3. On second thought: Marvin’s room is kinda fly.

4. Sade is AMAZING. Think she may be my favorite artist. She is officially my girl crush. Her beauty comes from a place deeper than skin. If you get a chance check her out live!

5. I don’t know if I can stomach another year of law school. I am so over it that there are no words to accurately convey how done I am.

6. On second thought: This upcoming semester I am taking full advantage of this being my last chance to play like a kid! I will be skipping school frequently!

7. I wish I had gone to journalism school. This economy is no joke. And Lawyers have to be the most pretentious people in life.

8. Major Regret: basically telling someone that they could do better than their chosen career. It came from a genuine place but life has really made me want to encourage a person’s personal happiness regardless of what I want for their life. I hope every person finds what makes them happy. So many people are miserable in their careers we don't need anymore.

9. Otis Redding- Try a little tenderness has been a favorite of mine for years and I’m not sure how I feel about the sampling used by Jay-Z and Kanye. Eh.

10. Amy Winehouse. I can’t even deal. I can’t. There are no words. This hurts my soul, my spirit, my heart. I will always love you.

11. On drugs: I don’t use, however, I get it. Things have to be better in a hazy mindset. I get it. I really get it. I don’t condone it—I just understand. I wish people were more sympathetic to addicts.

12. Mistake: On a first date not being politically correct about addictions. DON’T ever say on a first date that addicts do that to themselves. You don’t know me or my sensitivities. Just a word of advice for everyone.

Saturday, July 9, 2011

Summer Musical Inspiration

The legal arena gets bleaker and bleaker by the second. I have finished two years of law school, interning at a legendary law firm and am in somewhat of a crisis about why on earth I choose to do this and what it will mean when I inevitably abandon this industry. To add insult to injury, I accompany my mother (also a dutiful member of legal hell)at her office at one in the morning as she prepares depositions for a trial beginning next week (she's been here since seven yesterday morning). So, In an attempt to brighten this bleak time in my life I thought I would do a short and simple post (quite the opposite of my typical posts) on something that makes me happy!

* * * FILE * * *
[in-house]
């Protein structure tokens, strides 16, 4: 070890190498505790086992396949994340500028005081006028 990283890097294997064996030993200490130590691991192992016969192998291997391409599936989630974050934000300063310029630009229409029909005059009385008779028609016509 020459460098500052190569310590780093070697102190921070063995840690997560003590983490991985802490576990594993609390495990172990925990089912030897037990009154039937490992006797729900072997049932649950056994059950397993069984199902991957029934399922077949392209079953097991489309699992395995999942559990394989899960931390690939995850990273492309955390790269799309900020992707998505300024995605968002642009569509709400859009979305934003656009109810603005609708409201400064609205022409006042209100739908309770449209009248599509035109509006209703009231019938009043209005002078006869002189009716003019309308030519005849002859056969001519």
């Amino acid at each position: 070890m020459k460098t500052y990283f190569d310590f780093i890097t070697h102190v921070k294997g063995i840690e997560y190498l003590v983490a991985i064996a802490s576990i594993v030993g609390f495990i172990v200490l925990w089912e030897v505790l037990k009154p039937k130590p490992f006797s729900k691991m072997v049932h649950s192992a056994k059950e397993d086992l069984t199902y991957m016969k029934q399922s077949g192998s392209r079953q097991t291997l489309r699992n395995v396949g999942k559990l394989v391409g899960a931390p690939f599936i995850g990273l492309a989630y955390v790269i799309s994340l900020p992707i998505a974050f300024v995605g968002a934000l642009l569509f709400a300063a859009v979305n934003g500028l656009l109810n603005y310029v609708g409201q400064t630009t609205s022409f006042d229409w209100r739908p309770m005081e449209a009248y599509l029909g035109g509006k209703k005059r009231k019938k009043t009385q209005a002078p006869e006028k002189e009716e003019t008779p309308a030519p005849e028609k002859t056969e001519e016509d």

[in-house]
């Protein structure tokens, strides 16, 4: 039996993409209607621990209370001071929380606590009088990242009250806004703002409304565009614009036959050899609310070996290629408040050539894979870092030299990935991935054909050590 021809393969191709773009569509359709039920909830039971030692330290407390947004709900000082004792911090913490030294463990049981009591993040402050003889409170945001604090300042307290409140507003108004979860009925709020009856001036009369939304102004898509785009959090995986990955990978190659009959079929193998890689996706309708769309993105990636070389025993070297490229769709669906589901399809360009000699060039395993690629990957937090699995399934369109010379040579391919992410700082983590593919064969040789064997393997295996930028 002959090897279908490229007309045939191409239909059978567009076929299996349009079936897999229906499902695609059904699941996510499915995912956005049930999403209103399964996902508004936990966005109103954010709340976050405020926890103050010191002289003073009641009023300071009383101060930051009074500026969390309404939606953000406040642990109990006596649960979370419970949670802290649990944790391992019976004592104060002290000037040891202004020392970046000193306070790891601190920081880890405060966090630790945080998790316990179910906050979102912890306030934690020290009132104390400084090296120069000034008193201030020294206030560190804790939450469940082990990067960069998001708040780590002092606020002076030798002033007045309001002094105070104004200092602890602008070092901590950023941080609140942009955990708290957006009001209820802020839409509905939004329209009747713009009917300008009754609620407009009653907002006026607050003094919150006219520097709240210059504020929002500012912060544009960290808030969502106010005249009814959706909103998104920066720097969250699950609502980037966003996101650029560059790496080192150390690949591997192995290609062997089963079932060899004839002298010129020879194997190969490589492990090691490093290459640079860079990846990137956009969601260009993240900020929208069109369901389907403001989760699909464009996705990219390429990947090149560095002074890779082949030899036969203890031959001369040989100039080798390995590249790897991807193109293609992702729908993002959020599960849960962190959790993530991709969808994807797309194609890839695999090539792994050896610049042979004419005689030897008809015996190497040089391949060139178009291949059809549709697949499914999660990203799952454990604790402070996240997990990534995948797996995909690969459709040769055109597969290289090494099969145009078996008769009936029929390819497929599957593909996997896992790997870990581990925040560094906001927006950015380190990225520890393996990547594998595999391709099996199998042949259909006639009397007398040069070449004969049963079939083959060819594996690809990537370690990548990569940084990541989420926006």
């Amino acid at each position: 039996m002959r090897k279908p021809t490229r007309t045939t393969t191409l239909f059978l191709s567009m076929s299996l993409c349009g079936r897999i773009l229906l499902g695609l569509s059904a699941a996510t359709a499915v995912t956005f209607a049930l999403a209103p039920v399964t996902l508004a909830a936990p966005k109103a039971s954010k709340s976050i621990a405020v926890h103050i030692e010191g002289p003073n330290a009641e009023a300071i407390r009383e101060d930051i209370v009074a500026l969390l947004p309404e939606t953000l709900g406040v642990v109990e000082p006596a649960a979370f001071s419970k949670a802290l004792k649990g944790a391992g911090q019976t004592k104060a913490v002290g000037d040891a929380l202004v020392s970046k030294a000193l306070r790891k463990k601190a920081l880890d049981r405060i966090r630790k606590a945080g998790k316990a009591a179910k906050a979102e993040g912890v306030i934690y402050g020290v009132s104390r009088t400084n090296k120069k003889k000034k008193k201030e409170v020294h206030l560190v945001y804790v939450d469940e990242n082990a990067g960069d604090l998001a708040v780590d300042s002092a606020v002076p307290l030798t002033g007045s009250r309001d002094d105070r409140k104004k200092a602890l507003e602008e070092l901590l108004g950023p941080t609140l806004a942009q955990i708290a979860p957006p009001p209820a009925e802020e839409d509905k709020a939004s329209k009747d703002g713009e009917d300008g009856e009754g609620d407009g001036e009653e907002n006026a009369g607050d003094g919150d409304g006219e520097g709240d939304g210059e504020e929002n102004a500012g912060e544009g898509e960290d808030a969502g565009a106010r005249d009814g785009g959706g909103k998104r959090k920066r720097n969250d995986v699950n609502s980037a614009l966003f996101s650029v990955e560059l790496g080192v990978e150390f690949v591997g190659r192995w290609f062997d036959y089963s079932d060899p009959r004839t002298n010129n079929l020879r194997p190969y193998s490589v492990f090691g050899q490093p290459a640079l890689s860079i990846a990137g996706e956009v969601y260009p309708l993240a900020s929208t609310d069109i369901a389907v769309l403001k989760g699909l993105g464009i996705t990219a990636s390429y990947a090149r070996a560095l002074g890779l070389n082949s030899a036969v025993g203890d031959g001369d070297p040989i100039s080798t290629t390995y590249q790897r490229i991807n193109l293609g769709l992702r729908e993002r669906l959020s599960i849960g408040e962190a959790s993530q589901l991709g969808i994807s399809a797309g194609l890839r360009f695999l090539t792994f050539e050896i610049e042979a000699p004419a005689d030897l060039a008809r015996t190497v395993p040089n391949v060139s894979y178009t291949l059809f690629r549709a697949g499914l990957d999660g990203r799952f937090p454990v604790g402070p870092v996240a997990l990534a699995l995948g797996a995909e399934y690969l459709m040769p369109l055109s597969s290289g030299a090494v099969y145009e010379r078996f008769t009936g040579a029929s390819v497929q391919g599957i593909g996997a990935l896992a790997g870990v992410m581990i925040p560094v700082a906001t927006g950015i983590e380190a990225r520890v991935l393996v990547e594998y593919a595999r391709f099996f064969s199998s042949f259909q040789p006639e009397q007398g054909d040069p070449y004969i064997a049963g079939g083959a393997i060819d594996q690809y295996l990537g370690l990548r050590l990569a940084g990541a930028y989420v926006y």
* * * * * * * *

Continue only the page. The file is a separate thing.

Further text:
There are songs that I feel are perfect for spring/summer. I literally hear a song on the radio and label it by season. I get very nostalgic during the warmer months probably because some of my favorite memories took place in this season. Therefore, the songs that I label as warm weather songs are ones that make me feel good. I will include the YouTube link to each song. Enjoy.

1. Breathe- Telepopmusik

2. Anytime Anyplace- Janet Jackson

3. So Beautiful- Musiq Soulchild

4. Feeling Good-Nina Simone

5. 4 AM- Kaskade

6. Shut It Down- Drake

7. For Lovers Only- Maxwell

8. Symptom Unknown- Maxwell

9. Kiss of Life- Sade (FAVORITE!)

10. Lovestoned I think She Knows- Justin Timberlake

11. What Happened- Algebra

12. What You Need- The Weekend

13. Wicked Games- The Weekend

14. The Knowing- The Weekend

15. Actually the entire Weekend album!

16.Take off Your Cool- Norah Jones and Andre 3000

17. Everytime You Go Away- Brian McKnight

18. I love your Smile- Shanice

19. Digging on You- TLC

20. Blue in Green- Miles Davis

21. Tonight- Xscape

22. Complicated- Nivea

P.S. It's almost three...I'm still providing company (kinda)...mommy is still hard at work. Hopefully we will make it home by five.

Tuesday, May 17, 2011

Happy Birthday

I realized last week that a very special person in my life was fast approaching their first birthday! I am so elated to say that me and bloggy have made it a year together. Happy Birthday Candlelight Honesty!

When I began this blog a year ago I was in such a drastically different place in my life. I had so many emotions and feelings festering and was unsure how to release them in a productive and positive manner. I sincerely believe I first started this blog due to heartbreak but the blog evolved due to my own personal healing and growth. Candlelight was the light that led me through the dark room of sadness to a much better and brighter room! Ironically, Candlelight was a name that I came up with because it connoted the intimacy that aspired to create. I had no idea that its name would end up telling the story of what this blog has done for my life.

Originally, my greatest fear in starting this was that I would fall short in either stories or expression of those stories. With great insecurities I would post anxiously awaiting folk's response. Yet, constantly I was reassured that what I was doing here was being well received. Still, originally many of my readers were friends and I thought their opinions were clouded by our relationship. It was in January of this year that I realized that maybe my dream of one day becoming a published author was not so far-fetched. Demetria Lucas, relationship editor of Essence Magazine, author of the highly anticipated A Belle in Brooklyn: The Go-to Girl for Advice on Living Your Best Single Living (out June 14th) and Blogger of the award winning A Belle in Brooklyn featured Candlelight on her blog! It was here that I received such encouraging words from readers and I knew that their opinions were not clouded, these were people I had never met! That changed the way I saw myself as a writer.